Strategy Session with the Fast Money traders
I don’t think this is a case of buy the dip, counsels Guy Adami. Instead, I think the market is saying the next move is lower – as much as 8% - 10% lower, he muses.
I’d take risk off the table, advises Joe Terranova. But I would not short the resource names. Instead, I’d be flat.
I’d also take profits off the table, adds Tim Seymour. This is a very technical market and we’ve failed many times with the S&P around 950.
VOLATILITY INDEX SURGES 9%
The CBOE Volatility Index, known as Wall Street's fear gauge, closed above the 30 level for the first time since early June, suggesting more turmoil could be in store. The VIX jumped 9.5 percent to end at 30.81.
It seems to me volatility will remain in this market for a while, speculates Pete Najarian.
THE SELLOFF: BANKS FALL
Details of the Wall Street overhaul spooked investors on Monday. According to a report in the Washington Post, the Obama administration clearly intends to give the Fed more power and create a new way for the federal government to handle troubled firms whose failure could pose a risk to the economy.
Full details of the overhaul will be made public on Wednesday.
What’s the bank trade?
I think these new regulations are just one of many reasons to be cautious on financials, counsels Guy Adami. The best is probably over for the next few weeks. If you’re an aggressive trader I think you can short JPMorgan. Technical trends suggest more room on the downside.
If you’re looking for a trade from the longside, I still like Goldman Sachs and Morgan Stanley, adds Pete Najarian.
Meanwhile, shares of Bank of America led the financials lower on Monday after a report from widely followed analyst Dick Bove said BAC is experiencing "horrific" loan losses and may set aside $46 billion in loan loss provisions this year.
"In the second quarter, (Bank of America's) position as the largest lender in multiple sectors of the American financial system will haunt the company as its losses expand," Bove added.
However, Bove’s analysis wasn’t entirely negative.
He also said the price-earnings multiple on the stock would likely rise as confidence in the company and its management improve and he continues to rate the stock "buy." Bove also raised raised his target on the stock by $5 to $19.
In addition Bove said it was becoming increasingly clear that Bank of America's acquisition of Countrywide and Merrill Lynch had been good for the company.
Guy Adami doesn’t quite see it that way. I don’t agree that Bank of America is a raging buy, says Adami.
THE SELLOFF: HOUSING
Investors clobbered the housing sector after a private survey showed U.S. homebuilder sentiment slipped in June with higher mortgage rates and an ongoing credit crunch dampening expectations for the sector.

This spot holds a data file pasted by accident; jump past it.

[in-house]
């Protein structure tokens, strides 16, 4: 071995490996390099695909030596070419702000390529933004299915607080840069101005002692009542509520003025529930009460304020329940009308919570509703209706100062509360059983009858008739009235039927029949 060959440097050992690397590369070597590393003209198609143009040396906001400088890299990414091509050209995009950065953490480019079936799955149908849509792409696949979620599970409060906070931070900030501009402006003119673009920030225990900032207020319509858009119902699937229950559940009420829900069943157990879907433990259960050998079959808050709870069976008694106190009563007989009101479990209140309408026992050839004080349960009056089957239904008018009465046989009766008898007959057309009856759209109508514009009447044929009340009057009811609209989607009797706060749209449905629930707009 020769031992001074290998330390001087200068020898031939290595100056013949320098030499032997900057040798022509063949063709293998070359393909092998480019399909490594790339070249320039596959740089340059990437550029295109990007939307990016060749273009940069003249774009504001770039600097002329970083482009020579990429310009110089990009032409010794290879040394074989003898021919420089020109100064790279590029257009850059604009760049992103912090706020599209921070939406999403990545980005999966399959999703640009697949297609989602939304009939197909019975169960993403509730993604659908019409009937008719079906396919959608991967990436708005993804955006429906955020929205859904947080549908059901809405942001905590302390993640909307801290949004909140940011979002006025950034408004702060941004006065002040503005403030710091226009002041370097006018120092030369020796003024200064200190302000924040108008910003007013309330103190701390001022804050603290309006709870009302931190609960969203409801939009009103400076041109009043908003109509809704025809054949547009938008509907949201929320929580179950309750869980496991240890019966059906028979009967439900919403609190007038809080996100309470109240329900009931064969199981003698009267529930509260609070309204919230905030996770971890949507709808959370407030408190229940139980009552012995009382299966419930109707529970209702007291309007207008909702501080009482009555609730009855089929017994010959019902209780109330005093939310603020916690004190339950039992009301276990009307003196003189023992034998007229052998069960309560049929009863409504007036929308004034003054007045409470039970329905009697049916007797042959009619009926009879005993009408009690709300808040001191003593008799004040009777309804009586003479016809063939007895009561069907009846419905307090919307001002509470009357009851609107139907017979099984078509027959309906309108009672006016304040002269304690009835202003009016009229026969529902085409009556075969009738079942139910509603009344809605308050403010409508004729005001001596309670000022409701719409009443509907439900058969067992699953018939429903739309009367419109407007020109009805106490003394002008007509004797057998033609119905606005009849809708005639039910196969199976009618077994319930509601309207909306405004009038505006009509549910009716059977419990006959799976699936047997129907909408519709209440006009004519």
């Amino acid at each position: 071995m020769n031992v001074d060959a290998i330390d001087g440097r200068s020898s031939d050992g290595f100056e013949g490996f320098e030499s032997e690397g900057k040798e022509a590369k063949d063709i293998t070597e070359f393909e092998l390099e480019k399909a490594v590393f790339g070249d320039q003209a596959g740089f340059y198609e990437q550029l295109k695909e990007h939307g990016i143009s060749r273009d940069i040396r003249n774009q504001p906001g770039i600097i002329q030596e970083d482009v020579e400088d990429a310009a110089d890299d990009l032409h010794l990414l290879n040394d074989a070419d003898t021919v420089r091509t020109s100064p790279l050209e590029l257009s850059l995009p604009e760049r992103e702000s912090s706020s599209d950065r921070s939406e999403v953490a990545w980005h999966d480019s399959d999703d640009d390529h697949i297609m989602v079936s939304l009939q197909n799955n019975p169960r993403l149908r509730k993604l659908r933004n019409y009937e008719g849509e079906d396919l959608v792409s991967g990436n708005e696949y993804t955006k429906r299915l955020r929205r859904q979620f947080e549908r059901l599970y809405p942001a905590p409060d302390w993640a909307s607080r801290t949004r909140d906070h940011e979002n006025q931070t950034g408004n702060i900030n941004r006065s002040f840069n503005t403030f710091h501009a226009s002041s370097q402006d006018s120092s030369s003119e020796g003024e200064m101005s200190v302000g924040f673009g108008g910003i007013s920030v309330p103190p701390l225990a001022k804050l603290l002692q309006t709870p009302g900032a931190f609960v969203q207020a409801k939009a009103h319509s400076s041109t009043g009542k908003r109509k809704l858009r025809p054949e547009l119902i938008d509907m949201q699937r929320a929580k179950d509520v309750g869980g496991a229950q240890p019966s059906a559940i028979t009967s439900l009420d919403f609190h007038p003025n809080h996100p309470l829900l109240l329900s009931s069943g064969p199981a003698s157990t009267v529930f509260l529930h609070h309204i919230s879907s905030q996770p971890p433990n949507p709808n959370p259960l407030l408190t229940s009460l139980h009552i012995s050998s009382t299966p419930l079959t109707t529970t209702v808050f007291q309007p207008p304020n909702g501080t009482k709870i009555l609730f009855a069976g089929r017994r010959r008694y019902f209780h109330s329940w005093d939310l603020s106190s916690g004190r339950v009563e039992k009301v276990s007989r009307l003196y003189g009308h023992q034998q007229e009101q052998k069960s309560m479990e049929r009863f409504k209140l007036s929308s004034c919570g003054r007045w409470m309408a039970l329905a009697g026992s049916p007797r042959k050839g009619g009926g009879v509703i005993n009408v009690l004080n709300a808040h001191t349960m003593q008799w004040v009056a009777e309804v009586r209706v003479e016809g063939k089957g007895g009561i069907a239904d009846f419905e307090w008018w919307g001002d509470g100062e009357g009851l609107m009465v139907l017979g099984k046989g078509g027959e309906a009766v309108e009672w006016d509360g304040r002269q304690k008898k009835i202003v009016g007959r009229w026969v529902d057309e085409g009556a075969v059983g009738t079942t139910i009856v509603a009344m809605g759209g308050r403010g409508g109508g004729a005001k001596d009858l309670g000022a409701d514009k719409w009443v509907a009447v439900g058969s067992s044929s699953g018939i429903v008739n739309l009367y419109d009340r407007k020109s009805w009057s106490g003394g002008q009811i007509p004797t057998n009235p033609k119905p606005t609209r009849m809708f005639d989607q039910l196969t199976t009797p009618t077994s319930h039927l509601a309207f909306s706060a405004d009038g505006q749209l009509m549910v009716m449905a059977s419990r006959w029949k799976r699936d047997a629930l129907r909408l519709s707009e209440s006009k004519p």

I expect to see Hovnanian, Toll Brothers and other homebuilders continue to post losses, speculates Joe Terranova. I wouldn’t touch the space.
I think a winner could be Home Depot, counters Guy Adami. People are saving more but not moving and some of that money could go into improvements.
THE SELLOFF: INDUSTRIALS CLOBBERED
As we said above, results of a regional manufacturing survey dragged down industrials on Monday.
Economists had expected to see slight improvement in the New York Fed's Empire State index, but the survey showed the factory sector shrank at a much more severe rate in June than the previous month.
I’m cautious, reminds Joe Terranova. I just don’t see a catalyst to take the sector higher right now.
Me too, adds Guy Adami. Caterpillar probably trades lower form here.
IS THIS BULL CYCLICAL OR SECULAR?
According to reports in the Wall Street Journal this rally may just be a blip in a larger bear market.
The paper says, “In late 2001, Ned Davis Research, a market analysis and money-management firm, raised the idea that stocks had entered a secular bear market, a long period of flat or declining stocks. That idea gained traction last autumn as stocks fell below levels of a decade ago.”
“These "secular" cycles run for long periods; secular bull markets have lasted from six to 24 years and bear markets 13 to 16 years.”
“Within those cycles are many more cyclical bulls and bears -- nearly three dozen of each since 1900. (Ned Davis uses its own criteria for a cyclical bull or bear market, based largely on 30% moves.)”
For further insights we turned to Storehouse Partners founder Patty Edwards. She told the Fast Money desk that the market probably can't sustain the recent rally. What does she see going forward?
Find out now -- watch the video now!